Book Reviews

The Spice and Herb Bible

By Ian Hemphill

One of the most satisfying experiences a cook can have is getting a combination of seasonings just right. A great balance is immediately recognizable and invigorating. Like a perfect song or a perfect day, it makes you want to dance or sing or clap your hands. If you're smart, you learn from the experience and experiment more and more.

One of the best tools to facilitate mastery of seasonings is The Spice and Herb Bible. From ajowan to zedoary, spices are compared and contrasted, combined, and explained, and otherwise detailed by a guy who really knows his stuff. Ian Hemphill, owner of a prestigious Australian spice shop, Herbie's, has been working with spices since he was a child. He provides just enough history and background about each ingredient to pique your interest, and then explains exactly how to employ the spice or herb in explicit measurements and combinations. All the spices and herbs in the book are from plant sources and are prepared in cruelty-free ways. However, the recipes that accompany each description are quite often not vegetarian. Still, if you're confused by caraway, you've got three jars of turmeric gathering dust in your spice rack, or you've always wanted to try out nigella, this book is a great place to start.

The Spice and Herb Bible (ISBN 0-7788-0043-3) is published by Robert Rose, Inc. This 498-page softcover book retails for $22.95. Look for it in your local bookstore.

Reviewed by Meri Robie.

The Vegetarian Barbecue Cookbook

By Mary Gwynn

How well do you know your grill? If Nancy Berkoff hasn't already given you enough ideas, pick up the sumptuously illustrated Vegetarian Barbecue Cookbook by Mary Gwynn. You'll find mouthwatering innovations like Spiced Root Vegetable Kabobs with Rhubarb and Onion Chutney, and New Potatoes with Cauliflower and Mint. It is true that a lot of the real zing in these recipes is in the sauces that are prepared off the barbecue and inside the kitchen, but Gwynn does use her grill to make some veggie favorites like Vegetable Satay and Falafel. The majority of the non-dessert dishes in this cookbook are vegan, and vegan margarine can easily be substituted for butter, or cheese left out, in most of the non-vegan recipes. However, not one vegan dessert recipe is included, so after grilling up a satisfying repast, either follow Nancy's recipes in this Journal, or just enjoy the abundant, delicious fruits of summer.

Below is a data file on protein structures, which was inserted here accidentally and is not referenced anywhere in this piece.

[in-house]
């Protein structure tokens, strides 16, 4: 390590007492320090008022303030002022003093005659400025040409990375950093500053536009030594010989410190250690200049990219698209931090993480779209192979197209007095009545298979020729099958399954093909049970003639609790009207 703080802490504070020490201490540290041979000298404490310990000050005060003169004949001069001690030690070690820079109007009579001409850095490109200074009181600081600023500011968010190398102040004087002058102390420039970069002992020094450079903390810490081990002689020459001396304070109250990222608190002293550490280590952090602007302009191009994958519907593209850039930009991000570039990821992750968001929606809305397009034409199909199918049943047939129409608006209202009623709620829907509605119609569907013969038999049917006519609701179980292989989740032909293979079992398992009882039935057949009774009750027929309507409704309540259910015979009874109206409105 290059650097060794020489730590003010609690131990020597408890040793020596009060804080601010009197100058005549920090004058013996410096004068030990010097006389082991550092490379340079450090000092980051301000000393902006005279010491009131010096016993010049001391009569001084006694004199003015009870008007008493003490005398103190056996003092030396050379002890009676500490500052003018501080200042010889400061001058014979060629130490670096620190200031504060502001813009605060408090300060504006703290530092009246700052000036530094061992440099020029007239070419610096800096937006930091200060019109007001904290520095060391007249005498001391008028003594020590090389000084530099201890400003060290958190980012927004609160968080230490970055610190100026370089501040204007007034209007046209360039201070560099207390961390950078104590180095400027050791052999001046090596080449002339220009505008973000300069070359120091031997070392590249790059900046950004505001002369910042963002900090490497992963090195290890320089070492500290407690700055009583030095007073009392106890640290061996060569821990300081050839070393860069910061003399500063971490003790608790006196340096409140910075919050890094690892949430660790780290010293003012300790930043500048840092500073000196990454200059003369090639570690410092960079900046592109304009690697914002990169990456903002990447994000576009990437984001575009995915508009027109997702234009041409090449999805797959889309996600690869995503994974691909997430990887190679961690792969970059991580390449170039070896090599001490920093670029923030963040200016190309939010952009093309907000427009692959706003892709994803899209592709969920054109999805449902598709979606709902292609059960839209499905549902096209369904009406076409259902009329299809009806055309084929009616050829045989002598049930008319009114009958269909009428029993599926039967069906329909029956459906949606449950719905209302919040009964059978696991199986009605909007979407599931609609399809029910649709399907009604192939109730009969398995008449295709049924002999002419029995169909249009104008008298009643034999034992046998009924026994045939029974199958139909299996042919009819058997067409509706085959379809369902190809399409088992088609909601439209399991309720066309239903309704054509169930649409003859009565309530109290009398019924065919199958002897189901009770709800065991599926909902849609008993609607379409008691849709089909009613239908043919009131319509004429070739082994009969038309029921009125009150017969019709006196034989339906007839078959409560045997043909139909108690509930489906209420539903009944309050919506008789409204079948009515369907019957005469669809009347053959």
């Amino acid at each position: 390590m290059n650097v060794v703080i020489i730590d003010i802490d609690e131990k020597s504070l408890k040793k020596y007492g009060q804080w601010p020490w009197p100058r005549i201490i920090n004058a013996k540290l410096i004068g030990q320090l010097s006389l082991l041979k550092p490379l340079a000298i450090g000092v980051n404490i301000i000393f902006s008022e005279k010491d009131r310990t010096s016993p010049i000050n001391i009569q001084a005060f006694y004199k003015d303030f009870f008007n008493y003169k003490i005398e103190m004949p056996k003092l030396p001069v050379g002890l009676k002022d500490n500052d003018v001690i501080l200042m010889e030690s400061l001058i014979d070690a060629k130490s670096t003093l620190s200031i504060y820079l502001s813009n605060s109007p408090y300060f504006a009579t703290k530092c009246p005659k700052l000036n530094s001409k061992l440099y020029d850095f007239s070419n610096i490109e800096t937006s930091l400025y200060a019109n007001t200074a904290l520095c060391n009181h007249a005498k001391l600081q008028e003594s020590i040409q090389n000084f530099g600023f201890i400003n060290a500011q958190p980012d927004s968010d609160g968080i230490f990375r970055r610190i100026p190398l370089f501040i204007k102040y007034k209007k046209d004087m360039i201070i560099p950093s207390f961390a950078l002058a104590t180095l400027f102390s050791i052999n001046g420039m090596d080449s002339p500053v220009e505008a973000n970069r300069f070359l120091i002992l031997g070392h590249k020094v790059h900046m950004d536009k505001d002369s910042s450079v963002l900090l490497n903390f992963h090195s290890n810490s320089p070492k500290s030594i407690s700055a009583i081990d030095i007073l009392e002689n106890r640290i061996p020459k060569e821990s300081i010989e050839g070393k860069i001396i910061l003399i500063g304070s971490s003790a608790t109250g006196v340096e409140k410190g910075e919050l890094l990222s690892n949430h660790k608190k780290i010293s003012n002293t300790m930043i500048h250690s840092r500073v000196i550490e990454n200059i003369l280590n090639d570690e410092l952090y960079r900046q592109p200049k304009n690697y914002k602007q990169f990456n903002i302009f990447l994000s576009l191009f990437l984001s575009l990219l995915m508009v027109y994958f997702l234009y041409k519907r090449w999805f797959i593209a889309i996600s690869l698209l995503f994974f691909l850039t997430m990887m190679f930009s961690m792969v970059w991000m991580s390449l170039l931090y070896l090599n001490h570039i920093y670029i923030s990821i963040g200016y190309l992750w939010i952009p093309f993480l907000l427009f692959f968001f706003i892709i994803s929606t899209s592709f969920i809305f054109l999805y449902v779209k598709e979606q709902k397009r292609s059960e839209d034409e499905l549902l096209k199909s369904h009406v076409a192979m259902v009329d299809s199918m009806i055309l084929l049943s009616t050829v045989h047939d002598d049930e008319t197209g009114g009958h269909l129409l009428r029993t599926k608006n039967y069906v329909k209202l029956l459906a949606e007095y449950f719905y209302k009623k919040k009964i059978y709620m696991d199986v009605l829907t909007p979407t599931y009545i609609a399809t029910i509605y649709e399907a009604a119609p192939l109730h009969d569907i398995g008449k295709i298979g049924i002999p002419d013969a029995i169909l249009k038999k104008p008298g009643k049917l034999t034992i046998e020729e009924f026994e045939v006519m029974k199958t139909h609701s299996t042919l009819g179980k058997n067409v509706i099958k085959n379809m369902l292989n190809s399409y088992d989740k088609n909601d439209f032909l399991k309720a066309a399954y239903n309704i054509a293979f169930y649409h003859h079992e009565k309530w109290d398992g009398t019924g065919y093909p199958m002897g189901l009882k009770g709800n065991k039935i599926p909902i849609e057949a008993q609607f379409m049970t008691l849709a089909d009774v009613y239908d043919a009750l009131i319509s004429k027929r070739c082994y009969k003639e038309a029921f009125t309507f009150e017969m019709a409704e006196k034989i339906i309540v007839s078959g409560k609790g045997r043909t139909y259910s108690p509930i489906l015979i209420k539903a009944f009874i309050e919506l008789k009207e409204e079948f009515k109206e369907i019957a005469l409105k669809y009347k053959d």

The Vegetarian Barbecue Cookbook (ISBN 1-55285-186-9) is published by Whitecap Books. It is 95 pages long, contains more than 50 recipes, and retails for $16.95. Look for this book in your local or online bookstores.

Reviewed by Meri Robie.

Fresh & Fast Vegan Pleasures

By Amanda Grant

Fresh & Fast Vegan Pleasures was originally printed in the United Kingdom in 1999 under the title The New Vegan by Metro Books. This new release contains over 140 vegan recipes. Despite the title, not all the recipes are fast by American standards. Nevertheless, the recipes are creative and worth preparing. For example, you will find recipes like Melon with Red Wine and Mint Sauce, Hot Grilled Sweet Potato with Watercress Salsa, Thai Pumpkin and Coconut Soup, Vivid Beet and Horseradish Gnocchi, Roasted Garlic and Walnut Linguine, Hot Poached Pears with Toffee Crisps, and Caramelized Oranges with Cranberries.